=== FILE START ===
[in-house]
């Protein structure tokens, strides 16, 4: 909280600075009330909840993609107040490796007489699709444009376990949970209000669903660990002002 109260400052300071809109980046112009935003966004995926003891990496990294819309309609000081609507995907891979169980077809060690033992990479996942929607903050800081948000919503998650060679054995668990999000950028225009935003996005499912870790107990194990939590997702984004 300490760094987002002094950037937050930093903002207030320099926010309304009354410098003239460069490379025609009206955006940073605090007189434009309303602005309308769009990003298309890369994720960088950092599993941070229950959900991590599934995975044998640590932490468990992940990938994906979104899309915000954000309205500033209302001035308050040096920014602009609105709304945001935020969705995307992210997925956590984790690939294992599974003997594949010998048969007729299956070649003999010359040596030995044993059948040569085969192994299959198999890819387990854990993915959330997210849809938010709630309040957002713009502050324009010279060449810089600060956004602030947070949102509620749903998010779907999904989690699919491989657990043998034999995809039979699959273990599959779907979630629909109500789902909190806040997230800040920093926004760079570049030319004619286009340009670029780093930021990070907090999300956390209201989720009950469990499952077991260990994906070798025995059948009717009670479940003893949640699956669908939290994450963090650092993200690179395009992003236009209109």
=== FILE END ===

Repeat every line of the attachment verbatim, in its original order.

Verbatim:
[in-house]
């Protein structure tokens, strides 16, 4: 909280600075009330909840993609107040490796007489699709444009376990949970209000669903660990002002 109260400052300071809109980046112009935003966004995926003891990496990294819309309609000081609507995907891979169980077809060690033992990479996942929607903050800081948000919503998650060679054995668990999000950028225009935003996005499912870790107990194990939590997702984004 300490760094987002002094950037937050930093903002207030320099926010309304009354410098003239460069490379025609009206955006940073605090007189434009309303602005309308769009990003298309890369994720960088950092599993941070229950959900991590599934995975044998640590932490468990992940990938994906979104899309915000954000309205500033209302001035308050040096920014602009609105709304945001935020969705995307992210997925956590984790690939294992599974003997594949010998048969007729299956070649003999010359040596030995044993059948040569085969192994299959198999890819387990854990993915959330997210849809938010709630309040957002713009502050324009010279060449810089600060956004602030947070949102509620749903998010779907999904989690699919491989657990043998034999995809039979699959273990599959779907979630629909109500789902909190806040997230800040920093926004760079570049030319004619286009340009670029780093930021990070907090999300956390209201989720009950469990499952077991260990994906070798025995059948009717009670479940003893949640699956669908939290994450963090650092993200690179395009992003236009209109």